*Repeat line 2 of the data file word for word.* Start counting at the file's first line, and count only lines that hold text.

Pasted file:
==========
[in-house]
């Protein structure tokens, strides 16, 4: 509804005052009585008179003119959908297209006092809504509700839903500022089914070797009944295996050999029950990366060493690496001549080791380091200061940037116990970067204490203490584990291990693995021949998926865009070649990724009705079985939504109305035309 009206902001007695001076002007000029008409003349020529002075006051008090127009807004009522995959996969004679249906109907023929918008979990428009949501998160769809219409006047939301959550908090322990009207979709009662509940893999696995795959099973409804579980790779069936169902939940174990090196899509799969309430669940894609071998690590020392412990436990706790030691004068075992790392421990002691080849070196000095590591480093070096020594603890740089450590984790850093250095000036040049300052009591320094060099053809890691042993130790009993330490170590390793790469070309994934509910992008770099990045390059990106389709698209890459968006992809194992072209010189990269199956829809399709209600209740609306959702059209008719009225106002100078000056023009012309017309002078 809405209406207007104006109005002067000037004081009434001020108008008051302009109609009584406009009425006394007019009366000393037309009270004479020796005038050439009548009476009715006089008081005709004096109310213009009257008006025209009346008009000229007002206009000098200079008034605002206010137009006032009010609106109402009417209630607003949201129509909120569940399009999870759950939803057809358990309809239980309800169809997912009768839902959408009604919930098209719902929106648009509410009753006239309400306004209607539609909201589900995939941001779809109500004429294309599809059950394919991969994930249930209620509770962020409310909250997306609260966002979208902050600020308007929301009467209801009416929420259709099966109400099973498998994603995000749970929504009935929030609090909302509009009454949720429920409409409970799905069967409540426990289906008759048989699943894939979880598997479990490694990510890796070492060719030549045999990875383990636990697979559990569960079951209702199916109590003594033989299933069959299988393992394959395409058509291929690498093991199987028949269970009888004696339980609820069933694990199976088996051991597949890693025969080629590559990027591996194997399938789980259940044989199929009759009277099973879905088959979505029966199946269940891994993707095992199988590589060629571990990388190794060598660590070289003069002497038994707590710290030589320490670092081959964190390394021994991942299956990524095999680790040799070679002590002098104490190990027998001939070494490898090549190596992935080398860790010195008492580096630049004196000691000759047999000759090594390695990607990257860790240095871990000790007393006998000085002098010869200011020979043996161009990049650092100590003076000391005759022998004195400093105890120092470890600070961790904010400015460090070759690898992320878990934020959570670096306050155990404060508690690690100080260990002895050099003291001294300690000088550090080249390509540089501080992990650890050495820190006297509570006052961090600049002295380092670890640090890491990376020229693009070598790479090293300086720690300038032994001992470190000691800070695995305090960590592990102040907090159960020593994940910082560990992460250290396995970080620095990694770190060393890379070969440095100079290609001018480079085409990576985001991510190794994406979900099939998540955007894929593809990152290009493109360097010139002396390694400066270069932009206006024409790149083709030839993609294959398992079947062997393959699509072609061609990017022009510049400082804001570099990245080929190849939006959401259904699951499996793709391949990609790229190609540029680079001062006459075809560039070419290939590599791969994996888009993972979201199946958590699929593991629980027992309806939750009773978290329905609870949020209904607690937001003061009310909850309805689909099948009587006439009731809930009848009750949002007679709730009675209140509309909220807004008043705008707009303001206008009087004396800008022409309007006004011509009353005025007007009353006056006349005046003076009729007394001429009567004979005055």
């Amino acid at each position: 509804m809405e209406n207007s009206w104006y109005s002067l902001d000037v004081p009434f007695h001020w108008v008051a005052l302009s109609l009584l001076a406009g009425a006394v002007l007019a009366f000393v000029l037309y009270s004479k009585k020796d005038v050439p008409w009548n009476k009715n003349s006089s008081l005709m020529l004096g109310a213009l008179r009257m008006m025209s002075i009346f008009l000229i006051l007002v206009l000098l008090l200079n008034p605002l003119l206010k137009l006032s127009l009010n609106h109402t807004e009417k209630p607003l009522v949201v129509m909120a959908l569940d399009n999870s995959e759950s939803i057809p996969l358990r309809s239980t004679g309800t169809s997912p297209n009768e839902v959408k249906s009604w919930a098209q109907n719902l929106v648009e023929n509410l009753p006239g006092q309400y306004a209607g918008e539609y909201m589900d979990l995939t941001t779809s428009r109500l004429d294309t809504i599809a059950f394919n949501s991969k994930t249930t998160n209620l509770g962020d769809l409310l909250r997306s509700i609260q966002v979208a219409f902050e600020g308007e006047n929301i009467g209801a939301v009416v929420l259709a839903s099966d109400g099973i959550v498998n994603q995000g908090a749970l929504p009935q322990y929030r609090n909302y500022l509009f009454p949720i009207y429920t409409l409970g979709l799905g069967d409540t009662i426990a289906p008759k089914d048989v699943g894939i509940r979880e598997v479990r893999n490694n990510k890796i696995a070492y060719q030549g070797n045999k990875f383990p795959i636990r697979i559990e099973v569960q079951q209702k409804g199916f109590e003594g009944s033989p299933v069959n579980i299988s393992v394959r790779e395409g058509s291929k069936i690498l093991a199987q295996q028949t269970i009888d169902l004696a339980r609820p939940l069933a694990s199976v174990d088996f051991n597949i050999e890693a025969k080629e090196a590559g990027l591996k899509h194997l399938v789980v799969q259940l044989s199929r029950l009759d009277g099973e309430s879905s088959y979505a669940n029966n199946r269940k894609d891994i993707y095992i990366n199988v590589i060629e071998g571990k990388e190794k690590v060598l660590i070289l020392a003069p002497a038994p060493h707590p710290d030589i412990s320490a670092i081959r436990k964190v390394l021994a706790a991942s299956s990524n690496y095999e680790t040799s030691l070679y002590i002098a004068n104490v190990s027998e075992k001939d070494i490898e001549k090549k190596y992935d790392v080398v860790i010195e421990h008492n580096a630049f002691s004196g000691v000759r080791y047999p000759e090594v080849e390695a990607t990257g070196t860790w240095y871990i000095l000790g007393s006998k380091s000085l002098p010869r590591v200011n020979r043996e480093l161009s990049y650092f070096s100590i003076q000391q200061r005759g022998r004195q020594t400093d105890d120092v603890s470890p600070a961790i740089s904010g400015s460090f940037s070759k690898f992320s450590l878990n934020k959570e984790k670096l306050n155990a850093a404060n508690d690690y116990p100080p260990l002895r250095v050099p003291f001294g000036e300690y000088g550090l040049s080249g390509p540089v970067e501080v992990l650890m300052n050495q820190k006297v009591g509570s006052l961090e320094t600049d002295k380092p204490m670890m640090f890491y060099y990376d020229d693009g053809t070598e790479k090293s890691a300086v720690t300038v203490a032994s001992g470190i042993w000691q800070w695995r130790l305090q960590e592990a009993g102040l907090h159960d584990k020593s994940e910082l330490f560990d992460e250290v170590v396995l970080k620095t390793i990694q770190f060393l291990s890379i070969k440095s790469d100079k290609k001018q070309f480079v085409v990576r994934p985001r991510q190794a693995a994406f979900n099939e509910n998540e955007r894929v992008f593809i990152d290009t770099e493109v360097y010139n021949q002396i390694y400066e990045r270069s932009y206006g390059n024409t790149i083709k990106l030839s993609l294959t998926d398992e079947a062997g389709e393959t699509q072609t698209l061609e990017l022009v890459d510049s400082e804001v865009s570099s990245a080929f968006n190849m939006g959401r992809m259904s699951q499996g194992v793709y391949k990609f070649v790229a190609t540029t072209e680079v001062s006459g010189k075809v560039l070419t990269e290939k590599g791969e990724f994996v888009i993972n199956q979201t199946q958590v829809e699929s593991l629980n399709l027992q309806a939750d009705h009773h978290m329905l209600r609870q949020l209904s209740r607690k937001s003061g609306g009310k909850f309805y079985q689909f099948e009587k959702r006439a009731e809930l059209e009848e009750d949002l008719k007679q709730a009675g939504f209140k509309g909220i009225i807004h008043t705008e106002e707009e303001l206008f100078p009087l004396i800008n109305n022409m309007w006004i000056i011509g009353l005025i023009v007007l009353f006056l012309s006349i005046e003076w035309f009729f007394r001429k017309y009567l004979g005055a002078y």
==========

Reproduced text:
């Protein structure tokens, strides 16, 4: 509804005052009585008179003119959908297209006092809504509700839903500022089914070797009944295996050999029950990366060493690496001549080791380091200061940037116990970067204490203490584990291990693995021949998926865009070649990724009705079985939504109305035309 009206902001007695001076002007000029008409003349020529002075006051008090127009807004009522995959996969004679249906109907023929918008979990428009949501998160769809219409006047939301959550908090322990009207979709009662509940893999696995795959099973409804579980790779069936169902939940174990090196899509799969309430669940894609071998690590020392412990436990706790030691004068075992790392421990002691080849070196000095590591480093070096020594603890740089450590984790850093250095000036040049300052009591320094060099053809890691042993130790009993330490170590390793790469070309994934509910992008770099990045390059990106389709698209890459968006992809194992072209010189990269199956829809399709209600209740609306959702059209008719009225106002100078000056023009012309017309002078 809405209406207007104006109005002067000037004081009434001020108008008051302009109609009584406009009425006394007019009366000393037309009270004479020796005038050439009548009476009715006089008081005709004096109310213009009257008006025209009346008009000229007002206009000098200079008034605002206010137009006032009010609106109402009417209630607003949201129509909120569940399009999870759950939803057809358990309809239980309800169809997912009768839902959408009604919930098209719902929106648009509410009753006239309400306004209607539609909201589900995939941001779809109500004429294309599809059950394919991969994930249930209620509770962020409310909250997306609260966002979208902050600020308007929301009467209801009416929420259709099966109400099973498998994603995000749970929504009935929030609090909302509009009454949720429920409409409970799905069967409540426990289906008759048989699943894939979880598997479990490694990510890796070492060719030549045999990875383990636990697979559990569960079951209702199916109590003594033989299933069959299988393992394959395409058509291929690498093991199987028949269970009888004696339980609820069933694990199976088996051991597949890693025969080629590559990027591996194997399938789980259940044989199929009759009277099973879905088959979505029966199946269940891994993707095992199988590589060629571990990388190794060598660590070289003069002497038994707590710290030589320490670092081959964190390394021994991942299956990524095999680790040799070679002590002098104490190990027998001939070494490898090549190596992935080398860790010195008492580096630049004196000691000759047999000759090594390695990607990257860790240095871990000790007393006998000085002098010869200011020979043996161009990049650092100590003076000391005759022998004195400093105890120092470890600070961790904010400015460090070759690898992320878990934020959570670096306050155990404060508690690690100080260990002895050099003291001294300690000088550090080249390509540089501080992990650890050495820190006297509570006052961090600049002295380092670890640090890491990376020229693009070598790479090293300086720690300038032994001992470190000691800070695995305090960590592990102040907090159960020593994940910082560990992460250290396995970080620095990694770190060393890379070969440095100079290609001018480079085409990576985001991510190794994406979900099939998540955007894929593809990152290009493109360097010139002396390694400066270069932009206006024409790149083709030839993609294959398992079947062997393959699509072609061609990017022009510049400082804001570099990245080929190849939006959401259904699951499996793709391949990609790229190609540029680079001062006459075809560039070419290939590599791969994996888009993972979201199946958590699929593991629980027992309806939750009773978290329905609870949020209904607690937001003061009310909850309805689909099948009587006439009731809930009848009750949002007679709730009675209140509309909220807004008043705008707009303001206008009087004396800008022409309007006004011509009353005025007007009353006056006349005046003076009729007394001429009567004979005055």